Alta I-V, at 720MW, was awarded a total of $488 million in 2011 under the government's Section 1603 stimulus programme. But in 2013 the plaintiffs - investors affiliated with Terra-Gen Power - accused the US Treasury of underpaying the grants by more than $226 million. The federal government, for its part, responded with a counter-claim in 2015 that alleges the investors received $59 million too much and should repay it.
On 8 February, US Court of Federal Claims judge Thomas Wheeler ruled the Treasury could proceed with its counter claim. "The stakes are raised somewhat because plaintiffs have no guarantee of keeping the amounts the Treasury paid them," he said. "However, a refund always was a possibility given a proper understanding of the issues."
The cases go to trial in Washington DC on 9 May in front of judge Wheeler.
Terra-Gen, which developed the entire Alta project, operates phases I-V under a sale-leaseback arrangement. NRG Yield owns the five phases but it is not involved in the suits, a spokesman for the yieldco said. Terra-Gen could not be reached for comment. It is not involved in the suits.
Almost $13 billion was awarded to 21.6GW of wind projects under Section 1603 clean-energy development programme after Congress passed the American Recovery and Reinvestment Act in 2009 in response to the recession.
Investors were entitled to a 30% cash grant based on the "reasonable and allowable cost basis" of a development, with projects required to be online by end-2012.
At issue in the litigation is the "cost basis" on which the Alta grant, totalling $488 million for phase I-V, was calculated. The investors applied for 30% grants based on what they paid to buy the wind farms from Terra-Gen. But the Treasury based the awards on how much it had cost Terra-Gen to build the projects and has argued that the sale-leaseback arrangement can lead to an inflated purchase price, but that this should not mean an inflated grant. It also contends that the fair market value was overstated, and that there was too much of a mark-up associated with affiliated costs.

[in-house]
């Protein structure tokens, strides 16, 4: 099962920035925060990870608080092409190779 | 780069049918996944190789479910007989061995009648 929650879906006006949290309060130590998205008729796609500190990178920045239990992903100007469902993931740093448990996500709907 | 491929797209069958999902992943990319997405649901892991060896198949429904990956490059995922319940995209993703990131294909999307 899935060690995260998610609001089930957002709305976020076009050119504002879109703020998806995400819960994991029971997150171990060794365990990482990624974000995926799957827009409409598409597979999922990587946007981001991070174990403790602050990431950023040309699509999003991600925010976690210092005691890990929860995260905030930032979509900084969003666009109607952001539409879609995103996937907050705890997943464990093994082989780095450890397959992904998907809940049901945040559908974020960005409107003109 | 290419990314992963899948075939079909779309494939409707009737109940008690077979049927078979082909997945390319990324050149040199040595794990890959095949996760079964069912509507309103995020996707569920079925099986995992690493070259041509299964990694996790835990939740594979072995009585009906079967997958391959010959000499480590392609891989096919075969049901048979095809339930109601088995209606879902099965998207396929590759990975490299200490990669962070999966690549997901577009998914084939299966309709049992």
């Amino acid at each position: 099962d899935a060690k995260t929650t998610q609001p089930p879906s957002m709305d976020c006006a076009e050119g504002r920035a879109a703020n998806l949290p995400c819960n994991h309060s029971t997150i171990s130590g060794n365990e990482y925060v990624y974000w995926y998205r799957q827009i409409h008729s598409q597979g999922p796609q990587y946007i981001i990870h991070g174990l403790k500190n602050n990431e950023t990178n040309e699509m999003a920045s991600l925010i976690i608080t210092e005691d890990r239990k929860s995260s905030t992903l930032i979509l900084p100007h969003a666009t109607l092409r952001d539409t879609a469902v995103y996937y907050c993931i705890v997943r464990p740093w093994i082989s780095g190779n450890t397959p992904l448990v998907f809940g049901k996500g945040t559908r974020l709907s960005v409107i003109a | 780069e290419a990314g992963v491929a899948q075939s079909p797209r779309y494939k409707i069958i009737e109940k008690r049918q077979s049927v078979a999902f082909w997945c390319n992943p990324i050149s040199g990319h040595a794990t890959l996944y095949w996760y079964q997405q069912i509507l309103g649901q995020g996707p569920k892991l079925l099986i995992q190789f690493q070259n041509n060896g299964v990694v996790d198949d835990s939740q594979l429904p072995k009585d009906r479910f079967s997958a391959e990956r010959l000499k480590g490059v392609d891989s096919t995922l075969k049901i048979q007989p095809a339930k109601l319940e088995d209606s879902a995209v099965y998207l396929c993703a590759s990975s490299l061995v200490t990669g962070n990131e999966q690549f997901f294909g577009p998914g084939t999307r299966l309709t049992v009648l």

The $285 million-plus discrepancy between the amount that the government and the Alta investors' are seeking is equivalent to at least $396,000/MW, a big chunk of the project's total Capex, said Amy Grace, head of wind analysis for Bloomberg New Energy Finance.
"It's extremely significant in terms of project costs," she said, agreeing that the cases will be closely watched. "I bet others will be quaking in their boots." Google, for example, has invested in another of the Alta phases not involved in the litigation.
There have been more than 20 renewable-energy Section 1603 legal disputes so far, five of which are wind-related (see table), with Alta by far the largest. Should there be no settlement, it will be the first to go to trial.
Sale leasebacks have been accepted in investment tax credit cases for decades, said Tim Jacobs, a partner at law firm Hunton & Williams. Of the government's counter-suit alleging $59 million overpayment, he said: "We've all been to this party before. The government is trying to create some leverage. They're pretty clearly upping the stakes in the litigation. It seems pretty peculiar to me that (the government) would come up with a number that is much lower than (the one the) Treasury came up with."
He believes there is little reason for other Section 1603 recipients to be scared. "One, the grant programme has expired. Two, I don't believe the (judge's) decision will dictate anything other than the Alta case," said Jacobs, who has litigated Section 1603 cases but is not involved in Alta.